I wanted to talk a little about how we take advantage of Amazon Web Services, especially the Elastic Compute Cloud, here at Redstone Content Solutions. This is not marketing drivel. The goal is to describe how you can benefit from the cloud for your Oracle endeavors by describing how we actually do just that ourselves. Sometimes it helps to just hear about how others are using something.
We use the Amazon Elastic Compute Cloud, sometimes referred to as Amazon EC2, for a variety of purposes. The topics for this post will be the use of EC2 for Development and Training. I will release a post in the future with additional thoughts about using EC2 to host your Production environment.
For those who are attending COLLABORATE10 at Las Vegas’ Mandalay Bay Hotel & Convention Center April 18-22, I will be giving a presentation on this subject. The session, entitled Build your own UCM Stellent Instance in Amazon EC2, will be held on Thursday, April 22nd, 2010 at 8:30 a.m. in Room 2. The session ID is 128. Session dates and times are subject to change, so stay tuned!
We actually do use EC2 to host development and training environments. I interact with EC2 environments on a daily basis. The primary thing you need to take advantage of EC2 for these purposes is a reliable internet connection. Note: I will be discussing mostly Oracle Content Management – based environments but we also use them for Web Center Framework and SOA Suite.
Originally when we started using EC2, machines had to be kept running. If you restarted an instance you lost your “state” if you did not re-bundle the instance and persist it as an Amazon Machine Instance (AMI). There were a few tricks we could use to avoid this to a certain extent that revolved around attached storage. Additionally, images we created ourselves had an image size cap. This proved to make things difficult as we tried to construct base images within the 10 gigabyte range.
With some recent announcements in December by Amazon the above restrictions are now a thing of the past. We can launch instances, change data, shut down and launch again with no loss of state or data. It actually acts like a real piece of hardware now. With this new functionality, we can boot images directly off of Elastic Block Storage (also known as EBS). This means when we shut our instance down, the resources required to run the instance are not reclaimed. The resources (namely disk) are kept in our EBS volumes and their data persists across shutdowns. Now when we launch our instances the resources are already allotted and immediately available. Hence, our boot times for launching instances are much faster. If you’ve ever tried to launch an EC2 instance you know why I am excited about this.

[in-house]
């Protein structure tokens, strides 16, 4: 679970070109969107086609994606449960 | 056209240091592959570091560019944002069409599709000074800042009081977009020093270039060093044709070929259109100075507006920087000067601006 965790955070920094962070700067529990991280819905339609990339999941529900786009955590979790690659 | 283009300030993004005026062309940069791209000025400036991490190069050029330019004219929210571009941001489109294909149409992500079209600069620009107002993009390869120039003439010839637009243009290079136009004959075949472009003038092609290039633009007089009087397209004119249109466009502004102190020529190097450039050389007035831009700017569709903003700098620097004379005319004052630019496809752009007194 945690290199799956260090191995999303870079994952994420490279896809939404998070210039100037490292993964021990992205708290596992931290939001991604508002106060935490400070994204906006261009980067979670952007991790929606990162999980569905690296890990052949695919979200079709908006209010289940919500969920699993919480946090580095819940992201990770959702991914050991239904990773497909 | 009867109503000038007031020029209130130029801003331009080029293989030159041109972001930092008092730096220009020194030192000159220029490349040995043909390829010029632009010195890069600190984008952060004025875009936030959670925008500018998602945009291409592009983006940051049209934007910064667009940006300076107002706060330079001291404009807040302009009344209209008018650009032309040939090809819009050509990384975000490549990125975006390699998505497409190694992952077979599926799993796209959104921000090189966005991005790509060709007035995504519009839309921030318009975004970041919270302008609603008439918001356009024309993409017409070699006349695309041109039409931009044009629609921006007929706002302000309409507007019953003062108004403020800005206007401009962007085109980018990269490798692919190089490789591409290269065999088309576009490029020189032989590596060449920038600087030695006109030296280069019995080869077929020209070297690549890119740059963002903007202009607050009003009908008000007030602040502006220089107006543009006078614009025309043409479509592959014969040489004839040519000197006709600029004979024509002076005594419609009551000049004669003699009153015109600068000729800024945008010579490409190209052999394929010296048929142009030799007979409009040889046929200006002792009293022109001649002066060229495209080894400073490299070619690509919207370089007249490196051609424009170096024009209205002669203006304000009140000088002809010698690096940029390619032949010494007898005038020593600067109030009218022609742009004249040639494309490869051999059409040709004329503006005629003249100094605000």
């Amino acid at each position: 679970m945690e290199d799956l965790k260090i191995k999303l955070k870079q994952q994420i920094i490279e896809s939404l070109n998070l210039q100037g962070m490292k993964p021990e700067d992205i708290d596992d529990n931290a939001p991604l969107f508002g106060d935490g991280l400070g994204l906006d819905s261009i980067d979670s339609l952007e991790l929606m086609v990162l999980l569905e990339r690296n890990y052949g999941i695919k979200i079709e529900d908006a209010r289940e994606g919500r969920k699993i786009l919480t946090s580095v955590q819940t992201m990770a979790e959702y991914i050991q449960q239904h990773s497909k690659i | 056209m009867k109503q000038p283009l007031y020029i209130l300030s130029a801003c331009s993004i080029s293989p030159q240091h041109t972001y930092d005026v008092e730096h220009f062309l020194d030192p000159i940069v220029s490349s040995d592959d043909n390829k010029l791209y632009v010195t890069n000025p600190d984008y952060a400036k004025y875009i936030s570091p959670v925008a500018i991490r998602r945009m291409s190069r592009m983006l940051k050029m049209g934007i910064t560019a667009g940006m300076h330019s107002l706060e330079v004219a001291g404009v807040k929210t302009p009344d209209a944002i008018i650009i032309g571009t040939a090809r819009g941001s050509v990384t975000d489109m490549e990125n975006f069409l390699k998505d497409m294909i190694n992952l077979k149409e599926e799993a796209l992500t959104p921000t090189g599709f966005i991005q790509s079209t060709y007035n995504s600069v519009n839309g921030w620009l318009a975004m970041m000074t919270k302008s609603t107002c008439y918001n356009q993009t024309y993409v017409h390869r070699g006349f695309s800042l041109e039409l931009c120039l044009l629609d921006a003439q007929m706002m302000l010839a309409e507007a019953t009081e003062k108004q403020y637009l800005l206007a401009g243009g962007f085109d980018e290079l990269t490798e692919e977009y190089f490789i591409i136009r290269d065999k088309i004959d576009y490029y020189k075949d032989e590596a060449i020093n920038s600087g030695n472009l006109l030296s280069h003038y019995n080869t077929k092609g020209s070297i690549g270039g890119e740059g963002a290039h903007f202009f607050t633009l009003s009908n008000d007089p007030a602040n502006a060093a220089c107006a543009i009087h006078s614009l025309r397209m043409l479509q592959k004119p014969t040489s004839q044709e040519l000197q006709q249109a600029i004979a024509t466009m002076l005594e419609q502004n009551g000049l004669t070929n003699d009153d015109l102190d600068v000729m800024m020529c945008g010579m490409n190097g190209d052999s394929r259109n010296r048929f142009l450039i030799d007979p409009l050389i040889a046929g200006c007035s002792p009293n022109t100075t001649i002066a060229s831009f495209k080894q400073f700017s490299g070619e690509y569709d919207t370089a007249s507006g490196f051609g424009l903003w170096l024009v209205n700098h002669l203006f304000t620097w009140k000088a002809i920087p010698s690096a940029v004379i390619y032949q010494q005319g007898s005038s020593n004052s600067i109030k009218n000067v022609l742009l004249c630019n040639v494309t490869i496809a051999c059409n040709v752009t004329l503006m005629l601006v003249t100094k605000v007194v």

EC2 also works with Amazon Simple Storage Service (S3) which is different from EBS. Think of EBS as blocks of space you can attach as volumes to machines. Amazon S3 acts like your corporate SAN where you can store all kinds of information. Whenever you transfer something from your own machine or elsewhere in the world to an EC2 instance or S3 Amazon will charge you. However, Amazon does not charge to move data from S3 to any of your EC2 instances. So, we store installers, patch sets, etc., in S3 and then we copy those to our EC2 instances. You just have to get your content into the Amazon cloud and then you can move it around within the cloud for free.
You can work with a variety of operating systems in EC2. You can use Windows Server 2003 or 2008 and many flavors of Linux. There is even a process you can go through to convert VMWare Workstation files to an Amazon Machine Instance that you can upload and run in the cloud. Since we work exclusively with Oracle products, we use Oracle Enterprise Linux (OEL) extensively. There are several AMI instances available, pre-built, from Oracle for Oracle Enterprise Linux and Oracle Database 11g that might serve as a good starting point. Or, you can really get into it and start using a Just Enough Operating System (JeOS) version of OEL.
We can setup an instance of OEL, Oracle Database 11g R2, Oracle UCM 10gR3 and get everything configured just right. Then we can spawn as many “instances” of this as we want for training, testing or demonstration purposes. We can choose to accept a single processor box with 2 gigabytes of RAM, or we can throw the “big iron” on and fire up with 8 processors and 16 gigabytes of RAM or pretty much anything in between.
Think about this scenario. You want to try out Digital Asset Management on Content Server. Specifically Video Manager. You can acquire an EC2 instance with all the power you need to run Flip Factory within minutes. Flip Factory is a neat piece of software but the processing requirements to really use it are pretty steep. Most development groups I know do not have that kind of horse power just lying around waiting to be used. With EC2, you can have it running by lunch time. We use this kind of quick hardware acquisition to provision testing environments or “component labs” frequently.
Finally, the nice thing about all this is accessibility. We can quickly and easily open this up for a client or prospect to view a test instance. We can even spawn a separate instance of the original for the client to “play around on”. But what if they do something we hadn’t accounted for? Drop that instance and re-spawn a new one and they’re back in action fifteen-twenty minutes later.
In the future, I am going to try to cover more specific details about the actual setup, the problems we encounter and how to solve them. I will also detail a handy array of tools we use to work with Amazon Web Services (AWS). Some of this will be on display if you see my presentation in Vegas!
Just food for thought. Think about it some. The opportunities are endless.